Neutrality, Danger of

Neutrality, Danger of

by Rubel Shelly

Published in LoveLines (Mar. 5, 1997)

Some Issues Will Not Bear Neutrality

A word that some have thought respectable is being revealed in the public press for what it really is. It is a disreputable, vile, and loathsome term. The word is neutrality.

"He who is not with me is against me," said Jesus, "and he who does not gather with me scatters" (Matt.12:30).

The truth of this apparently harsh statement from my Lord is being illustrated in what we are just now learning about Swiss "neutrality" during World War II. We know, for example, that Switzerlandís bankers were bragging of their neutrality even as they were taking hundreds of millions of dollars in stolen gold and laundering it for the Nazis.

Swiss neutrality in 1938 meant turning down a request from the United States in 1938 to host an international conference on the desperate plight of Jews in Europe.

The Swiss government itself collaborated with the German authorities to restrict Jewish immigration. That decision led, in turn, to a despicable proposal by the chief Swiss police official that the Nazis stamp a red J (for Jude) on the passports of all "non-Aryans" whom they wished to expel from their country.

While the country boasts of admitting some 28,000 Jews ó charging the Swiss Jewish community and other groups a head tax for their upkeep ó it is undeniably true that it turned away 30,000 Jews, many of whom were headed directly to the Gestapo.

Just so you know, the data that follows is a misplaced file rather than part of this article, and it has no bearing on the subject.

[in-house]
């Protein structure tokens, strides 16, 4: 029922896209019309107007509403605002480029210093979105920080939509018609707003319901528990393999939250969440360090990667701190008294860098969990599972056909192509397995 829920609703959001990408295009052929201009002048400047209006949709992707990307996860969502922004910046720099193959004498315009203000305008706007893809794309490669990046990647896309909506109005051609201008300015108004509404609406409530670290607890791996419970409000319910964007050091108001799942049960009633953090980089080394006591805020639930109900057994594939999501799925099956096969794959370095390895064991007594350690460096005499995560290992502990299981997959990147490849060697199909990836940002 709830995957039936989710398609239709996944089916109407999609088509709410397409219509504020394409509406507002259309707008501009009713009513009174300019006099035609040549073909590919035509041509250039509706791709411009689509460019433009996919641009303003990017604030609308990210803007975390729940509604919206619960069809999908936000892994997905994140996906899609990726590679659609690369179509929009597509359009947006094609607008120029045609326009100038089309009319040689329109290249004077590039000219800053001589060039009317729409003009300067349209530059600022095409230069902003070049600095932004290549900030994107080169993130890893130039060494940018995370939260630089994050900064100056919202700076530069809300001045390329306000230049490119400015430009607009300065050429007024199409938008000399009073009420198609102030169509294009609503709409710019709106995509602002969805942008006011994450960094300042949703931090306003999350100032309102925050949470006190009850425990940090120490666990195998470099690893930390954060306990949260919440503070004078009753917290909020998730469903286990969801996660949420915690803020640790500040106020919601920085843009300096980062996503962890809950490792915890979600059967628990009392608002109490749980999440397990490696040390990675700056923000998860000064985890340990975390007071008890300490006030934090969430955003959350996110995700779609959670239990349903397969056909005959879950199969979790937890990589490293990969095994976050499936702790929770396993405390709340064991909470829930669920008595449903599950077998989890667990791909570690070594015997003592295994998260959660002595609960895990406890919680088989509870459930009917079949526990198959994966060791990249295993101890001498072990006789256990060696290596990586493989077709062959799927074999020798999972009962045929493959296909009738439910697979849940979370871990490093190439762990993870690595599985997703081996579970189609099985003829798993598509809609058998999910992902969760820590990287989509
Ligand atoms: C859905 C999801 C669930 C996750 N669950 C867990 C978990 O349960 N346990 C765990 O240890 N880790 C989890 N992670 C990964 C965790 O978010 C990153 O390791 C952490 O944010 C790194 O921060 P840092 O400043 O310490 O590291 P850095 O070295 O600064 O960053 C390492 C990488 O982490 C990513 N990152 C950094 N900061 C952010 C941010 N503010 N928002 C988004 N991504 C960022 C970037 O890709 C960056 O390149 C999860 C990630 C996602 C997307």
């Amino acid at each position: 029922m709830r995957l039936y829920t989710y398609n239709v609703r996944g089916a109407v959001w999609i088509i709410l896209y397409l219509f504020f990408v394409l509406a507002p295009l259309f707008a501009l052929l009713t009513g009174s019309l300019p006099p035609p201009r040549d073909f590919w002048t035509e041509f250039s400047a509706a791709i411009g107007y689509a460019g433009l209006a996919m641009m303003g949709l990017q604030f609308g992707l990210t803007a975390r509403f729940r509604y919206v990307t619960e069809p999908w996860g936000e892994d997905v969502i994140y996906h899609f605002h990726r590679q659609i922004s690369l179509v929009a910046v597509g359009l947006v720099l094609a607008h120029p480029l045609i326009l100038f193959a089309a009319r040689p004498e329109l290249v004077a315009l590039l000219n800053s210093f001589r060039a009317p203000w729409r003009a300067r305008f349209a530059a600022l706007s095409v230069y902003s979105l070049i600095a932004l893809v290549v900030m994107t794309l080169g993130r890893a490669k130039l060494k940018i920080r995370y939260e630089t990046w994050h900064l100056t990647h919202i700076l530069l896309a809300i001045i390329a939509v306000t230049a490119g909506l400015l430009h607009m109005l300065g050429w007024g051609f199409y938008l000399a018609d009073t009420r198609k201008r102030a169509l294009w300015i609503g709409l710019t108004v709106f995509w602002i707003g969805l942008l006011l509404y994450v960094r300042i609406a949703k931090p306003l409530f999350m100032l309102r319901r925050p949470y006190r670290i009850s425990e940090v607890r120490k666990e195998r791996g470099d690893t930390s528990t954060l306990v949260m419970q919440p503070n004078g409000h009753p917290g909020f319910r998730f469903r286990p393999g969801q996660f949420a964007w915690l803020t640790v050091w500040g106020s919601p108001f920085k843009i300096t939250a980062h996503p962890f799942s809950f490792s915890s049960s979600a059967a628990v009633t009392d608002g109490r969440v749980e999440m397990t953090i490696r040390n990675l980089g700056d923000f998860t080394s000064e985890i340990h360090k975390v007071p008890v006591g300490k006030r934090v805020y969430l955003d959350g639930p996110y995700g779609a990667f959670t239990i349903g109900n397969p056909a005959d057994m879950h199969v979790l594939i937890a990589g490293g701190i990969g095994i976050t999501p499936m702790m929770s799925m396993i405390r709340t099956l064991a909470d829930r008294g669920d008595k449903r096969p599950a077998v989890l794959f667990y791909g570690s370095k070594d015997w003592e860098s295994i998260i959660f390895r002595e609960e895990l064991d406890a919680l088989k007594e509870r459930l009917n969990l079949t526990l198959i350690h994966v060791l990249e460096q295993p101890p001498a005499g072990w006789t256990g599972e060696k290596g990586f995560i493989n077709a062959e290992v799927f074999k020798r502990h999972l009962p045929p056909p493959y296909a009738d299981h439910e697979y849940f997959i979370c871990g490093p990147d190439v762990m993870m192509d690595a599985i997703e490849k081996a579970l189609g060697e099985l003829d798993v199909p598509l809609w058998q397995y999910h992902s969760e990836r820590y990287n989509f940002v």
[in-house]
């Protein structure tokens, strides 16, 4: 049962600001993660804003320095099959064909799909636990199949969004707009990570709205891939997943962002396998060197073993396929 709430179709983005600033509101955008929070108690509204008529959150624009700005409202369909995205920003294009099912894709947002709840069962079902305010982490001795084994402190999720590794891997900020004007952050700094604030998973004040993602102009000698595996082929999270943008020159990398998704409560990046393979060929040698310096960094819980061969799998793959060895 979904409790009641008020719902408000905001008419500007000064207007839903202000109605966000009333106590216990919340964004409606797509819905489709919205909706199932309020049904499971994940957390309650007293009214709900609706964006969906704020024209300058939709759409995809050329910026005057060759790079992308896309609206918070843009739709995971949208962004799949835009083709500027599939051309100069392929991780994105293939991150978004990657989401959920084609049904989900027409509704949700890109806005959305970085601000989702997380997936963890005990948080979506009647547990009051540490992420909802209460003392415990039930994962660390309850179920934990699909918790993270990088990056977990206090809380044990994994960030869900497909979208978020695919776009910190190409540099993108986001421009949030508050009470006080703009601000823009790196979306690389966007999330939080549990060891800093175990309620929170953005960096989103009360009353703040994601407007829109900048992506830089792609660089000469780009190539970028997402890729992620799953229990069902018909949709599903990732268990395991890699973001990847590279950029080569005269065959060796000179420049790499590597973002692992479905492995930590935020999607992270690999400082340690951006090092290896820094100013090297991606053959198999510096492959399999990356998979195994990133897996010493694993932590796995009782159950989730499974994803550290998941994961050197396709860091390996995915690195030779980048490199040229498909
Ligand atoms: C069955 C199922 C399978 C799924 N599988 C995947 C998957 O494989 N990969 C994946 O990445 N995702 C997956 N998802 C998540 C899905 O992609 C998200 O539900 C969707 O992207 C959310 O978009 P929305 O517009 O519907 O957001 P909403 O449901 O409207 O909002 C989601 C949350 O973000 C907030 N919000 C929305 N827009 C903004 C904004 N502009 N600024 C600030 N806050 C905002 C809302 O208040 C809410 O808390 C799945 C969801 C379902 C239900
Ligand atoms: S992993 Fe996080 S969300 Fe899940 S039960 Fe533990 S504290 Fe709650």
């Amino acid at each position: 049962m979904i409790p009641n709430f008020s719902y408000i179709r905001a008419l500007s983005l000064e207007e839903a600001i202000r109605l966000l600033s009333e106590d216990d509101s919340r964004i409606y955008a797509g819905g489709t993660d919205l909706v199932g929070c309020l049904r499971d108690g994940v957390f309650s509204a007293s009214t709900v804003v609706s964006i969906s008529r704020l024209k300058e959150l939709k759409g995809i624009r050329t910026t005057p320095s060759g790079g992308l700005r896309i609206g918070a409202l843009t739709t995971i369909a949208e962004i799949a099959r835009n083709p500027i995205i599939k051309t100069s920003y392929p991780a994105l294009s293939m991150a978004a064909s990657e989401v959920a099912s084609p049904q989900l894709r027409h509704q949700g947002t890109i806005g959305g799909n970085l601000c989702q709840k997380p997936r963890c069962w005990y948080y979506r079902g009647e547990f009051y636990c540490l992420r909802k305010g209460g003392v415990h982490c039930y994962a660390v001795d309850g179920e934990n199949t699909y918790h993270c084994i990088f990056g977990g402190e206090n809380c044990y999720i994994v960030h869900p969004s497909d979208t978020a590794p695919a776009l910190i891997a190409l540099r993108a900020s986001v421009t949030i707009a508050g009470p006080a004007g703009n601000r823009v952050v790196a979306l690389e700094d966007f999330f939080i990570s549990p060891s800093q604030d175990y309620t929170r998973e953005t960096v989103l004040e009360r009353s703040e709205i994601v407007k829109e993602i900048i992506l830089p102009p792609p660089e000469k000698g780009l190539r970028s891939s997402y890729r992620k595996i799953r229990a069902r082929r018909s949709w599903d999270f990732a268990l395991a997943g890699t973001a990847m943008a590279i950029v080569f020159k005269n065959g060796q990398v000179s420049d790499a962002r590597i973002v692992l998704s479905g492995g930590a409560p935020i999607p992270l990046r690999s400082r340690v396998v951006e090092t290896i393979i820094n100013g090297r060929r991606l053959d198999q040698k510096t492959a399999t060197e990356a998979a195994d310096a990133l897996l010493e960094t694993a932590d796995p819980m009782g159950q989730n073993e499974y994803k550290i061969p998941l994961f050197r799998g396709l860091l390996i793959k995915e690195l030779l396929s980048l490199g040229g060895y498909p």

Honorable people cannot be neutral about places like Auschwitz and the secrets of its gas chambers. Yet it was that nationís vaunted neutrality that caused Red Cross inspectors, headquartered in Switzerland, to turn their heads from the atrocities being carried out in Hitlerís concentration camps.

To declare oneís "neutrality" in the face of hatred and racism, greed and steeling, violence and murder is more correctly to declare oneís cowardice, degeneracy, and moral bankruptcy. And that is not meant as an indictment against a Swiss official in 1943 as opposed to a detached and passive Christian who is confronted with such things at his workplace, in her school, or in their church.

There are ultimately two great kingdoms. There is light or darkness, right or wrong, the Kingdom of God or the Empire of Satan. Every person belongs to one or the other. To attempt to be neutral is to choose darkness, wrong, and Satan.

You can respond to "Chocolate or strawberry ice cream?" with an "I donít care" or "It makes no difference." But you canít be so blasť about anything that really matters. Your husband or your neighbor? The truth or a lie? Protect or harm? Care or ignore? Christ or Satan? Heaven or hell?

Some issues are so important that neutrality is simply not an option.

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